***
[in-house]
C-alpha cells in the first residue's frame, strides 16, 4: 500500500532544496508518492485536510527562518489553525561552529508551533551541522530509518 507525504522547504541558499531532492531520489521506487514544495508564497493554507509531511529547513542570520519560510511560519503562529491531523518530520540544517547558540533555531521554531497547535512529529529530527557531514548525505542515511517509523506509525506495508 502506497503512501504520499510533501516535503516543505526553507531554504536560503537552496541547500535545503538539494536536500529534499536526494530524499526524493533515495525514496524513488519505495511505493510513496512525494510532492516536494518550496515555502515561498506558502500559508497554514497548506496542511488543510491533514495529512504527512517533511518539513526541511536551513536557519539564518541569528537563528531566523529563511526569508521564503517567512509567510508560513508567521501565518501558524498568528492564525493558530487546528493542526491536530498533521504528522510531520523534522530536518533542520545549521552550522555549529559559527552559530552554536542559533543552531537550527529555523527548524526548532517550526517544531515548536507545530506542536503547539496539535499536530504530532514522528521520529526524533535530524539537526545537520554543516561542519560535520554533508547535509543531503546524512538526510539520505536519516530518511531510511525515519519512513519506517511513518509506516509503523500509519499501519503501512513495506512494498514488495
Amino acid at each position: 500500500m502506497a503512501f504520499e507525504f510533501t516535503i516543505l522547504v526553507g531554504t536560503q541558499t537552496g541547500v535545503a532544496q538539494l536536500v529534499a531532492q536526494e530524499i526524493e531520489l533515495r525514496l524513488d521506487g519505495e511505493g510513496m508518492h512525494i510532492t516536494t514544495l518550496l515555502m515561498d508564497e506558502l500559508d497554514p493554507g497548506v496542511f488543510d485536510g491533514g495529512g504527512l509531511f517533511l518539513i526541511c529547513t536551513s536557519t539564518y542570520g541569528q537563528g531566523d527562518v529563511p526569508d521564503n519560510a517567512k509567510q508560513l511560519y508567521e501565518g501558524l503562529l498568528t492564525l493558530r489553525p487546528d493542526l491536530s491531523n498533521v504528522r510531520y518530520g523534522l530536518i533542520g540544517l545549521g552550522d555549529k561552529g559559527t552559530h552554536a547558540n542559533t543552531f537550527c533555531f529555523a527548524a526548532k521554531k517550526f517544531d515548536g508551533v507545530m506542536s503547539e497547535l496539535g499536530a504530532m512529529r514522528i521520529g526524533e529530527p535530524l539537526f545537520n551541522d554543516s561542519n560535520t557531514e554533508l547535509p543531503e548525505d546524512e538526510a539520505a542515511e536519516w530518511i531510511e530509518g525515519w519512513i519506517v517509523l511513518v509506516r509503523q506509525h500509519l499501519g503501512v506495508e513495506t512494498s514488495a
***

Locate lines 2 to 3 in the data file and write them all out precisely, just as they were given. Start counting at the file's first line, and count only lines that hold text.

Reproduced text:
C-alpha cells in the first residue's frame, strides 16, 4: 500500500532544496508518492485536510527562518489553525561552529508551533551541522530509518 507525504522547504541558499531532492531520489521506487514544495508564497493554507509531511529547513542570520519560510511560519503562529491531523518530520540544517547558540533555531521554531497547535512529529529530527557531514548525505542515511517509523506509525506495508 502506497503512501504520499510533501516535503516543505526553507531554504536560503537552496541547500535545503538539494536536500529534499536526494530524499526524493533515495525514496524513488519505495511505493510513496512525494510532492516536494518550496515555502515561498506558502500559508497554514497548506496542511488543510491533514495529512504527512517533511518539513526541511536551513536557519539564518541569528537563528531566523529563511526569508521564503517567512509567510508560513508567521501565518501558524498568528492564525493558530487546528493542526491536530498533521504528522510531520523534522530536518533542520545549521552550522555549529559559527552559530552554536542559533543552531537550527529555523527548524526548532517550526517544531515548536507545530506542536503547539496539535499536530504530532514522528521520529526524533535530524539537526545537520554543516561542519560535520554533508547535509543531503546524512538526510539520505536519516530518511531510511525515519519512513519506517511513518509506516509503523500509519499501519503501512513495506512494498514488495
Amino acid at each position: 500500500m502506497a503512501f504520499e507525504f510533501t516535503i516543505l522547504v526553507g531554504t536560503q541558499t537552496g541547500v535545503a532544496q538539494l536536500v529534499a531532492q536526494e530524499i526524493e531520489l533515495r525514496l524513488d521506487g519505495e511505493g510513496m508518492h512525494i510532492t516536494t514544495l518550496l515555502m515561498d508564497e506558502l500559508d497554514p493554507g497548506v496542511f488543510d485536510g491533514g495529512g504527512l509531511f517533511l518539513i526541511c529547513t536551513s536557519t539564518y542570520g541569528q537563528g531566523d527562518v529563511p526569508d521564503n519560510a517567512k509567510q508560513l511560519y508567521e501565518g501558524l503562529l498568528t492564525l493558530r489553525p487546528d493542526l491536530s491531523n498533521v504528522r510531520y518530520g523534522l530536518i533542520g540544517l545549521g552550522d555549529k561552529g559559527t552559530h552554536a547558540n542559533t543552531f537550527c533555531f529555523a527548524a526548532k521554531k517550526f517544531d515548536g508551533v507545530m506542536s503547539e497547535l496539535g499536530a504530532m512529529r514522528i521520529g526524533e529530527p535530524l539537526f545537520n551541522d554543516s561542519n560535520t557531514e554533508l547535509p543531503e548525505d546524512e538526510a539520505a542515511e536519516w530518511i531510511e530509518g525515519w519512513i519506517v517509523l511513518v509506516r509503523q506509525h500509519l499501519g503501512v506495508e513495506t512494498s514488495a